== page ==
It’s not the whiney little bitch conversation we need to have. It’s The One About Impotence Instead. by Joanna Intara I love Bill Maher. He’s amazing, funny, talented and brilliant. And the whiney little bitch conversation has been on the table for a long time....
Just before midnight.
By Andy Ferguson
A funny thing happened to me in the last few hours of 2018. Unusually, for me, I ended up in a pub. And considering most pubs on New Year’s Eve or Hogmanay as it’s called here in Scotland, shut early so that everyone can go home and be with their families, being in any pub was not something I had foresaw myself doing earlier that evening.
One of Nicki’s friends had texted us out of the blue saying that this pub was open and did we want to meet them there to “see in” the New Year. As the kids were both away, leaving just the two of us, we thought, “why not” and off we duly popped.
Now, this particular New Year was a bit special to me. It would be exactly thirty years since Nicki and I had met at a New Year’s Party whilst working in France.
We had our first date a few days later on her birthday. Given this and the fact that our kids were now grown up and spreading their wings, it made the normal end of year reflection even more potent, as it felt more like the exclamation mark of a three-decade journey.
We met our friends and took a seat but when I was asked what I wanted to drink, not frequenting pubs much meant I was unsure, so I decided to walk over to the bar to see what they had on offer.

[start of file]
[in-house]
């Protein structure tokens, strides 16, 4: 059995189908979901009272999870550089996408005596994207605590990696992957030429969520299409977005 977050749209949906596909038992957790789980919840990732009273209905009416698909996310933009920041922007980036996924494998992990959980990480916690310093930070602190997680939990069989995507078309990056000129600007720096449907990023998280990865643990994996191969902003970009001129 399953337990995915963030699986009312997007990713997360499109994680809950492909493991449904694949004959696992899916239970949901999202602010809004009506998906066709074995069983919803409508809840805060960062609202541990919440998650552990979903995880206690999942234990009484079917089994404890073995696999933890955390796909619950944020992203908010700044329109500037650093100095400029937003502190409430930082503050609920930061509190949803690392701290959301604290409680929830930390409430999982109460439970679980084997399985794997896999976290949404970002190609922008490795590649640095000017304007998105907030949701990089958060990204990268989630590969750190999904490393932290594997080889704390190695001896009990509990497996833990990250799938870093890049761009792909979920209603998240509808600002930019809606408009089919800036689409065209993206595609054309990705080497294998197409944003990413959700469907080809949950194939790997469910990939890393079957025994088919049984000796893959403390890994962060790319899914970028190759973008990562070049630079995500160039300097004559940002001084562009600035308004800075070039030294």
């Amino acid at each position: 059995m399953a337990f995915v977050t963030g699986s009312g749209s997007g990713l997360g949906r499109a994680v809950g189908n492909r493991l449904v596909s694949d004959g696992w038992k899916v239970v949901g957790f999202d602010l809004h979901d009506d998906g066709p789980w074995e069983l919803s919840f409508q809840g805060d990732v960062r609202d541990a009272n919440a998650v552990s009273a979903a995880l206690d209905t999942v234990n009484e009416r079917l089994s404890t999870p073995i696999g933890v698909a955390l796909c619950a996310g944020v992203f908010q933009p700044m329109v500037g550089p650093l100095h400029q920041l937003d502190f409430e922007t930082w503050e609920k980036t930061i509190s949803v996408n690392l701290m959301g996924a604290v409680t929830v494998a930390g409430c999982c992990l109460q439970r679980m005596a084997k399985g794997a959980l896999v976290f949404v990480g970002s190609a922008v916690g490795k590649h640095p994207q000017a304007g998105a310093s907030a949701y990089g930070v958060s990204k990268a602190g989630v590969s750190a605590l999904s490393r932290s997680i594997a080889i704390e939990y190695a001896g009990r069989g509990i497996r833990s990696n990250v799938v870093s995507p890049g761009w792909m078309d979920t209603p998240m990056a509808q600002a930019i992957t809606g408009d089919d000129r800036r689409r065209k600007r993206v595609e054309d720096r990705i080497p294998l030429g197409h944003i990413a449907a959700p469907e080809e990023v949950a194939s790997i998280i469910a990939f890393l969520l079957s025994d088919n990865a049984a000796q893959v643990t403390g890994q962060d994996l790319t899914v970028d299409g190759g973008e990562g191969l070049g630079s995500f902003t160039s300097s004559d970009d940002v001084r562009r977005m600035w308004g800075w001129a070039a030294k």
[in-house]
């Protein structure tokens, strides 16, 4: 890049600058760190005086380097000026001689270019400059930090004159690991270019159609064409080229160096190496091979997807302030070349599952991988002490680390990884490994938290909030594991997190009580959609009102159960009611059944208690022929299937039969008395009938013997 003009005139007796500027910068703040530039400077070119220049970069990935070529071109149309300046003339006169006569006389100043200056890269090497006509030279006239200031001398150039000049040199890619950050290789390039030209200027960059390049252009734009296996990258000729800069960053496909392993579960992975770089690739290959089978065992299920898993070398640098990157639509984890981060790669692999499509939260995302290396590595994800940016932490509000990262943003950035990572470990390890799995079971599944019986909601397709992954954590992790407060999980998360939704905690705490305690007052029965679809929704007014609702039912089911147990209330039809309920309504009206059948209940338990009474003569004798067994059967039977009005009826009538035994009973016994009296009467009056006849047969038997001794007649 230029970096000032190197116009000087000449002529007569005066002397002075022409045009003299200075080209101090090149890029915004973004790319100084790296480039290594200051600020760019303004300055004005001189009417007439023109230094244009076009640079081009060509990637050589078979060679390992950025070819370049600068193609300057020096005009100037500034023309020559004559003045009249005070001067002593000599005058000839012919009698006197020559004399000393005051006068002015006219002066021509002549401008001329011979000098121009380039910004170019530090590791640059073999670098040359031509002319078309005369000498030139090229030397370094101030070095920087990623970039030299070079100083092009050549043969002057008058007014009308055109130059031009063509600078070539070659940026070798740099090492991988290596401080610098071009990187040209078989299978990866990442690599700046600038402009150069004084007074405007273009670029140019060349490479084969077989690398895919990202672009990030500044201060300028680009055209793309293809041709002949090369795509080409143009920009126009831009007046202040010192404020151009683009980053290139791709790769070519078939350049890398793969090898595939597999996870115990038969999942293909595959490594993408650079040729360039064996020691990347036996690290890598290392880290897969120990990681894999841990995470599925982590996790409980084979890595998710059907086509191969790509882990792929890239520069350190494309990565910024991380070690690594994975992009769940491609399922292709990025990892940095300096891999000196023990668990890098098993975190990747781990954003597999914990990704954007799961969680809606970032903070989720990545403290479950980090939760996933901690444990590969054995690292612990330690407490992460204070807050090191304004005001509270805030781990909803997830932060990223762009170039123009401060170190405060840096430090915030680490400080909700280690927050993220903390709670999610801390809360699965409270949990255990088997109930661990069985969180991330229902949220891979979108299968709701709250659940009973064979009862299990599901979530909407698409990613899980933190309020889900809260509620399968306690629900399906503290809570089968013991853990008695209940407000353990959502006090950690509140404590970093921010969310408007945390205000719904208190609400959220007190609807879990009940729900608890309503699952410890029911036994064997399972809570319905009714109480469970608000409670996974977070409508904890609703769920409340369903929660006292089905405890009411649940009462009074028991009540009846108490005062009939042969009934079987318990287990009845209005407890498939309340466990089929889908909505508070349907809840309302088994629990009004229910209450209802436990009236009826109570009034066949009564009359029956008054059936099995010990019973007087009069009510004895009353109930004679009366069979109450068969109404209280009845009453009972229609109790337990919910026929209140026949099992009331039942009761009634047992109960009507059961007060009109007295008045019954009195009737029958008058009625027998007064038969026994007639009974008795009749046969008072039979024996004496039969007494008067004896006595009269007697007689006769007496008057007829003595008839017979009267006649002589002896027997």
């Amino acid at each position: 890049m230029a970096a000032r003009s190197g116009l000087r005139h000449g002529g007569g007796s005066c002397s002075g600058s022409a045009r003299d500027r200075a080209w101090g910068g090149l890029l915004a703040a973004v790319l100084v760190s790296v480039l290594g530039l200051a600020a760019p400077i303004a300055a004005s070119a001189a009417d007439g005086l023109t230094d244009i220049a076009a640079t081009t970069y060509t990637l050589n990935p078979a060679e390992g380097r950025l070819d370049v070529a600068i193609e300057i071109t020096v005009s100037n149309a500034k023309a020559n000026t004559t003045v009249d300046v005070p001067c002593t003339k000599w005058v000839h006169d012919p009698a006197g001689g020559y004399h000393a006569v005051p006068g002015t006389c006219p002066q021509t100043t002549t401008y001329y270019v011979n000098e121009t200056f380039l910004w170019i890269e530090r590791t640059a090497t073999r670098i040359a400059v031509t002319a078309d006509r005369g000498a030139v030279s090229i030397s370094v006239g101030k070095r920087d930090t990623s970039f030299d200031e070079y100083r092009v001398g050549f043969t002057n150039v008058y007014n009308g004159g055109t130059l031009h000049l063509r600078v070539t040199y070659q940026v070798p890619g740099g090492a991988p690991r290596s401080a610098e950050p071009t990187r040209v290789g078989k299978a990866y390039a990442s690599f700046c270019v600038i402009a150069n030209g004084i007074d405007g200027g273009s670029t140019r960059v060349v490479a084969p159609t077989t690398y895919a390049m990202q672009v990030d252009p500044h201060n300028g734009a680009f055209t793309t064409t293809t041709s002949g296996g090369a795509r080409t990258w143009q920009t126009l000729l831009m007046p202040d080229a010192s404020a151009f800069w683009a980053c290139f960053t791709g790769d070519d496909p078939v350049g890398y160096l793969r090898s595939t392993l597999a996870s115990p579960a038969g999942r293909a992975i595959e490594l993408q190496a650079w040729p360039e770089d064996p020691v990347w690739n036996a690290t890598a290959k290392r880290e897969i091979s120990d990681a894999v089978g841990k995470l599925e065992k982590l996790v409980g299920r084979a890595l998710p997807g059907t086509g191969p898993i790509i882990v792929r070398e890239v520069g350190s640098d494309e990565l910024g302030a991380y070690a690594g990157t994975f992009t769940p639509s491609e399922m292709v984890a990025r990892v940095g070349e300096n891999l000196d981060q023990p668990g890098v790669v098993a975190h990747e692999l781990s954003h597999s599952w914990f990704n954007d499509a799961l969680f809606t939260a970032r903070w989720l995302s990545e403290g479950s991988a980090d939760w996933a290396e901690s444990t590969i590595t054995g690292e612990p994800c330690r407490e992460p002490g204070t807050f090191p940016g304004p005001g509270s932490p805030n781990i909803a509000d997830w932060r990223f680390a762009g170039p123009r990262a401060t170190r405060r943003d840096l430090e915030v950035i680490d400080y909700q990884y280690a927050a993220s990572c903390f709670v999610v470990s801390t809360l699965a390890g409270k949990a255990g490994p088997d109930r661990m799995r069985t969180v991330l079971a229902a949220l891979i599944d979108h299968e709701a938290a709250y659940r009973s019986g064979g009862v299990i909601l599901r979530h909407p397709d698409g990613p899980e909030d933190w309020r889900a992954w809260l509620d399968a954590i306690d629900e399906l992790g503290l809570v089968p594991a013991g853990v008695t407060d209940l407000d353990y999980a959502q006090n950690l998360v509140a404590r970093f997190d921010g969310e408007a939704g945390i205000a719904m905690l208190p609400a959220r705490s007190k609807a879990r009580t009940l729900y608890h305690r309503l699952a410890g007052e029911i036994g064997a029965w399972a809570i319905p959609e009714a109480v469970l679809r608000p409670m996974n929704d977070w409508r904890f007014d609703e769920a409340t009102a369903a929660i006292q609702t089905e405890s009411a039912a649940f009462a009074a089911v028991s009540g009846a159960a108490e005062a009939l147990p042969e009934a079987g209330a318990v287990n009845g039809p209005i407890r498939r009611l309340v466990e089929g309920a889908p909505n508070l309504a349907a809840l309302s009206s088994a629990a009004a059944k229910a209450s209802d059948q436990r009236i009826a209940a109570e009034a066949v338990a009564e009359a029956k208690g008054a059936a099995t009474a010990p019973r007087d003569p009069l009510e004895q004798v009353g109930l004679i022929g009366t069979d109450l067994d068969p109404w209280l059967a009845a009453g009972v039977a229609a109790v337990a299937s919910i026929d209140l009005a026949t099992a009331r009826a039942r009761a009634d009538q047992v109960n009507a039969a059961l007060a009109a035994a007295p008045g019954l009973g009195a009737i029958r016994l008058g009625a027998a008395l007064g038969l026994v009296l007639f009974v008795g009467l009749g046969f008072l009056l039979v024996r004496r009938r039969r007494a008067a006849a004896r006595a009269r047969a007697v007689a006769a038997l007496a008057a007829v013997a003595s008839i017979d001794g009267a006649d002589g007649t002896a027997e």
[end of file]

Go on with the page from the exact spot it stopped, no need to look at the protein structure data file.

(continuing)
I was just making my mind up when a guy came up to me and said “you don’t remember me do you? You don’t know who I am?” I confessed I didn’t. He then went on “you should know you had a huge impact on me years ago. I used to work at such and such a company and you were my trainer”. (FYI … I left that company nearly 15 years ago). He continued “You know nobody ever treated me the way you did. And nobody’s treated me like it on any training course I’ve been on since. You made me feel like I was important, and what I said or thought mattered. You treated me with respect and showed me how to treat people properly and it left a huge impression on me.”
We talked for a bit and it was obvious he held me in very high regard because of the way I had acted all those years ago. It was a hell of a conversation to be having as the minutes ticked away to midnight. There I had been for the last few weeks getting all worked up about this anniversary, three decades worth of life – this history, meeting Nicki, living more than half our lives together, bringing up a family and now them moving on and yet this part of my story, my history, I had no idea about. The timing was insane, god must be having a laugh, at my expense.
I won’t go into too much detail why this seemingly random encounter really shook me up but in essence, he made me remember something it’s so easy to forget – what we do, every day, matters, even if we hardly notice it ourselves. I had worked with thousands of people as a trainer and coach with that company and I’d like to think I treated them all the same: With respect, empathy and warmth. It never occurred to me that some people would take more than the specific training and skills development away from our encounter. I wasn’t setting myself up as a role model so much as trying to do my job well.